David’s article as prepared for the Duluth News Tribune for the column which ran on 7/5/2016:
Three Styles of Dry White Wine
Sometimes people crinkle their nose at the words “dry white wine” but they also roll their eyes at the thought of “sweet white wine.” On the other hand, some just say, “I only like red wine.” To me this is a huge mistake. The world of wine is vast and the flavors are nuanced and complex. If you are truly interested in experiencing the panoply of wines our world has to offer, you simply must drink both red and white wine. And you must learn to appreciate both dry and sweet styles. Well made examples of every type of wine have the ability to enhance any experience.
An easy thing to remember is that 95% of both red and white wine are made in a dry style. Dry means that the grape juice was fermented until all the sugars were consumed by the yeast. The opposite of dry is sweet.
Dry white wines fall into three major categories: light-bodied, herbaceous, and full-bodied. Understanding these terms and their related grape varietals will help you choose the right wine to cook with or pair with your meal.
Light-bodied white wines rely on high acidity to deliver their zesty, lip-smacking taste. Often these wines are packed with citrus flavors such as grapefruit, lemon and lime. They are intended to be consumed within 1-2 years of vintage and will not benefit from aging. Most are fermented in stainless steel tanks and bottled soon after harvest. These wines are often sealed with screw caps.
The grape varieties that make the best light-bodied whites are California and New Zealand sauvignon blanc, unoaked chardonnay, known as Chablis in France, and almost any white wine from Italy such as Soave, Gavi or any pinot grigio. These wines are perfect for deglazing a pan and are natural pairing partners with shellfish, fish, pesto, and salad.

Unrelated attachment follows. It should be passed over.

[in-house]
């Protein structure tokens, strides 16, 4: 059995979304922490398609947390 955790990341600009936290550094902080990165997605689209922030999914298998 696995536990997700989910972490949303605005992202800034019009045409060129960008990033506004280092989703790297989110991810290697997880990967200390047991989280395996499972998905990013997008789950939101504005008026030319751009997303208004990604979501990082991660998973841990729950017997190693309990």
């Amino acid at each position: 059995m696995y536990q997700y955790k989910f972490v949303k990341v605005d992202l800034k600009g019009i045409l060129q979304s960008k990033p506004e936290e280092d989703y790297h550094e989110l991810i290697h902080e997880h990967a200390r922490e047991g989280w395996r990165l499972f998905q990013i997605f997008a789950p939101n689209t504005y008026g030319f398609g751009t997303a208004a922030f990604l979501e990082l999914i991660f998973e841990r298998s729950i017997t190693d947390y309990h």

Herbaceous white wines are full of aromas of fresh cut grass or thyme and often combine aromas of apricot, peach, and pear. A few good examples of herbaceous whites are French sauvignon blanc, known as Sancerre, Portuguese Vinho Verde, Austrian grüner veltliner, and Argentinian torrontés. These wines are sealed with either a screw cap or a cork. Either way, they won’t benefit from aging so drink them soon after purchase.
Pair herbaceous white wines with dishes that have fresh herbs as a featured ingredient. These wines would go great with herbed chicken, grilled fish, non-cream based pasta dishes, feta or goat cheese, and almost any form of zucchini.
Fully-bodied whites are made by aging the wine in oak barrels. This gives the wine a creamy, full-bodied texture. The aromas of peach, apple, almond, butter, toast, butterscotch, and vanilla are most prevalent in oaked chardonnay. This category of wine also extends to the grape varieties of viognier, chenin blanc, and sauvignon blanc-semillion blends. These wines are mostly sealed with a cork and in very fine examples of chardonnay from Burgundy, they can age decades. Aged white Burgundy changes from apples, lemons, and fresh butter when young, to vanilla, toast, and butterscotch when old.
Pairing choices for full bodied white wines are anything with a cream or butter based sauce. These are great wines to pair with creamy soup on a chilly day, buttery dipped shellfish such as crab or lobster or anything with mushrooms or truffles. These wines also make great cocktails and pair perfectly with many hard cheeses such as gouda and cheddar.
These three styles cover almost all of the types of white wine you are likely find in an average liquor store. I encourage you to pick your wine based on the food you intend to eat rather than your preferred color.
David Devere is a certified specialist of wine. He writes wine articles for the Duluth News Tribune, teaches wine education classes, and leads wine adventures in France. Contact him at firstname.lastname@example.org.